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A Game Changer for Parents

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In my latest video I share the one secret game-changing idea that will transform how you parent and enhance the relationship you have with your child. This simple idea knocks out all the frustrations I consistently hear about from parents who say their kids don't share their feelings or talk to them enough. It's an easy way in which parents get more input from their children with a lot less stress.

As you can see from the video, asking inspired questions and carefully crafting follow-up questions is key to dynamic communication. Parents need to be intuitive with their approaches while raising children and, as they stay flexible, build trusting, loving connections. The parent-child relationship is unique and requires a conscious exchange of understanding and guidance. Parents who interact using intuition as they remain adaptable gain the most traction and, often have an accurate pulse on how well their child navigates life.

You may be wondering what the intention behind asking inspired questions is. This type of inquiry elicits reflection and stirs up really juicy exchanges that point in a very different direction from predictable yes/no questions. This style of interaction respectfully opens up the lines of communication in order to build a foundation of love and trust. It is an excellent practice that allows your child to feel heard and understood for his or her unique ideas. When threaded regularly into daily interactions, inspired questions propel children into being independent, confident people and provide parents great insight.

So, what do inspired questions actually sound like? Instead of the "How was your day?" question, inspired questions are open-ended and often examine relevant subjects or current issues. An example is, "What are your thoughts about all students having to attend the meeting tomorrow?" This question opens up the dialogue in a thought-provoking, non-leading manner. Following these types of questions children need ample time to think about their opinions. This helps them sort through their beliefs and deliver authentic responses as well as bring forth the opportunity for a deeper exchange of ideas.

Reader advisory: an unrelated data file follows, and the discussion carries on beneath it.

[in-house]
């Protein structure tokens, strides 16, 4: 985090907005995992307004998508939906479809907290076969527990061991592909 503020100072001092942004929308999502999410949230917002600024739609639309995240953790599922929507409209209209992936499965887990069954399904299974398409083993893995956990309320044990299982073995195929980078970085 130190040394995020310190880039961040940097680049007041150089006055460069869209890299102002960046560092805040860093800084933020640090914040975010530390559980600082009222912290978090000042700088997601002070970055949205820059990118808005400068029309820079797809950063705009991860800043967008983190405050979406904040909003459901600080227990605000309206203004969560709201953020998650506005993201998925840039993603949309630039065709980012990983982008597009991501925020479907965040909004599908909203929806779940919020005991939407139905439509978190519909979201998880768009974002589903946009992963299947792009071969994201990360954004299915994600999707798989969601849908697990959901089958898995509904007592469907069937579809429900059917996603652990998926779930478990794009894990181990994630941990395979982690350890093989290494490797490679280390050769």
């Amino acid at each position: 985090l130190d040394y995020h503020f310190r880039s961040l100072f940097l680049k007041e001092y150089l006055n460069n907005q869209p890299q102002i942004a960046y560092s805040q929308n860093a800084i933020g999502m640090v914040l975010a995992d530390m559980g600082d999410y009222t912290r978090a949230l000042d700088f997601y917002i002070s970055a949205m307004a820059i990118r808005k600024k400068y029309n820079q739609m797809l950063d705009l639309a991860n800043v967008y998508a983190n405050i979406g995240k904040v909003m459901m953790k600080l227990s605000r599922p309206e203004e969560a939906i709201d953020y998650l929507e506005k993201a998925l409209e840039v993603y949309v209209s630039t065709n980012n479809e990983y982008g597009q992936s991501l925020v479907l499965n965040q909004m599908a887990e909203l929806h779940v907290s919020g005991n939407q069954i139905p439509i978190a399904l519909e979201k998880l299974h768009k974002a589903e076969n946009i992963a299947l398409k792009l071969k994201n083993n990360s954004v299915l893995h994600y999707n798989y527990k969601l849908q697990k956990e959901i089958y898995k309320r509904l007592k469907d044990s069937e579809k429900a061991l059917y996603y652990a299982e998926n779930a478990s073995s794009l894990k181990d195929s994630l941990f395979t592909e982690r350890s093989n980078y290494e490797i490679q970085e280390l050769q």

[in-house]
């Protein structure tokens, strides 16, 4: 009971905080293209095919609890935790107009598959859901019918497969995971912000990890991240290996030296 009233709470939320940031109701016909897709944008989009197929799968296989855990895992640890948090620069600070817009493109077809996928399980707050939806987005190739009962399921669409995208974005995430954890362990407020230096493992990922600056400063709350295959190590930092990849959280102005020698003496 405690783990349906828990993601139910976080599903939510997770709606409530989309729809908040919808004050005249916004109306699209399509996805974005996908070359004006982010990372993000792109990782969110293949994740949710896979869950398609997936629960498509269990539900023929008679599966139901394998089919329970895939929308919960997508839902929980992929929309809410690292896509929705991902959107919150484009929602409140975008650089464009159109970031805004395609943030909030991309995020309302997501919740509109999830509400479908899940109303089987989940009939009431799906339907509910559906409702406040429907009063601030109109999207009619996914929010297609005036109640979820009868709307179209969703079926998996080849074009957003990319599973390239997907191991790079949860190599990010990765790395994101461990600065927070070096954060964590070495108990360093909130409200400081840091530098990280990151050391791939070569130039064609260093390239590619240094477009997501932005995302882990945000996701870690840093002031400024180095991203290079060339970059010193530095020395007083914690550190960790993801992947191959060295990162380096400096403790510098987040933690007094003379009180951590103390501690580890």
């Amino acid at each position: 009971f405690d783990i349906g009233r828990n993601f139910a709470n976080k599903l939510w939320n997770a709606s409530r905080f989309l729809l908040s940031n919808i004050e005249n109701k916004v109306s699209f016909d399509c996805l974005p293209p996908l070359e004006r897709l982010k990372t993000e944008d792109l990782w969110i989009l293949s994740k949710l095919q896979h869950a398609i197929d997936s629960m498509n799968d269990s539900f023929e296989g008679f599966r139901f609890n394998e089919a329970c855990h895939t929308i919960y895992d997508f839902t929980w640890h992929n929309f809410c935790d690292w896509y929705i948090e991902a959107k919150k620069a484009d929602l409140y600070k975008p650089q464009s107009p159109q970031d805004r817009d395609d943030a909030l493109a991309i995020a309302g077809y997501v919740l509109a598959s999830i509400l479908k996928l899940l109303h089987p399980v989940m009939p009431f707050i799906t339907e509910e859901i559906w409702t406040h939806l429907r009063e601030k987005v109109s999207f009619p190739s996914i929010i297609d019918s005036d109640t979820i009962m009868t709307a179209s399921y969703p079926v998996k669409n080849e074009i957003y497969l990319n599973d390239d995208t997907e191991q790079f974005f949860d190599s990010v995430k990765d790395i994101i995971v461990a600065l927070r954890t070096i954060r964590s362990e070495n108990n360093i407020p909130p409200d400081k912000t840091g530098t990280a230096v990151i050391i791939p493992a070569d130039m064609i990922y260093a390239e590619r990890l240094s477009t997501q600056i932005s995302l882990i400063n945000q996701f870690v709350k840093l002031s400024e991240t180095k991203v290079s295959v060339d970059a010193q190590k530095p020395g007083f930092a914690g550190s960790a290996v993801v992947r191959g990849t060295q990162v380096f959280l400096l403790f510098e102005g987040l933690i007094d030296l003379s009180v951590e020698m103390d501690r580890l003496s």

If we tell children how to feel rather than allowing them the space to figure things out for themselves they'll never learn how to think for themselves. The purpose of inspired questions is to consciously guide them in thinking, feeling, and experimenting with their own ideas and solutions. By providing children expansive room for them to reflect and process thoughts, they will eventually learn how to listen to their own inner knowing and ultimately be steered in the right direction.

It's never too late to start asking inspired questions. Timing is everything. So, start by figuring out the best time to begin. It's so much easier to get to know what your child is thinking and how they process their experiences when they are willing to talk rather than dragging information out of them, word for word. Take advantage of the moments of opportunity when they are ready to share. This may not come at the most convenient times for you in the beginning, and that's okay. Once you build trust and openness your child will feel more comfortable speaking with you most any time.

The idea of asking inspired questions and follow-ups takes a bit more planning and consideration at first. Take notice of the rhythm of their expressiveness. It may be right before they go to bed or in the car as you're driving. Be less concerned with "teaching" them and more focused on listening. That which they share and believe must be acknowledged and respected. Children who feel as though they are being misunderstood or judged will shut down and be less likely to voice their individual opinions. More often than not, if a child is given the proper time and space they tend to figure out what is best for their own situations at hand.

In my experience both as a teacher and parent this approach is a game-changer. It's a beautiful exploratory practice that helps end the frustration of one-word responses which lack substance and guides individuals toward developing more intimate connections with others. Children who have adults around them who ask inspired questions develop a better sense of self and, are able to recognize themselves as independent thinkers. These interactions lead them through life and help them learn how to make decisions for themselves. The best questions teach children to think for themselves and help them process their own ideas, ultimately enhancing the experiences and relationships they form throughout their lives.

Anastasia Gavalas, MS, SDA provides parents and women empowering ideas and solutions. She is the founder of the Wing It Project and Hamptons Wellness Week. Follow her at anastasiagavalas.com, Instagram, and Facebook.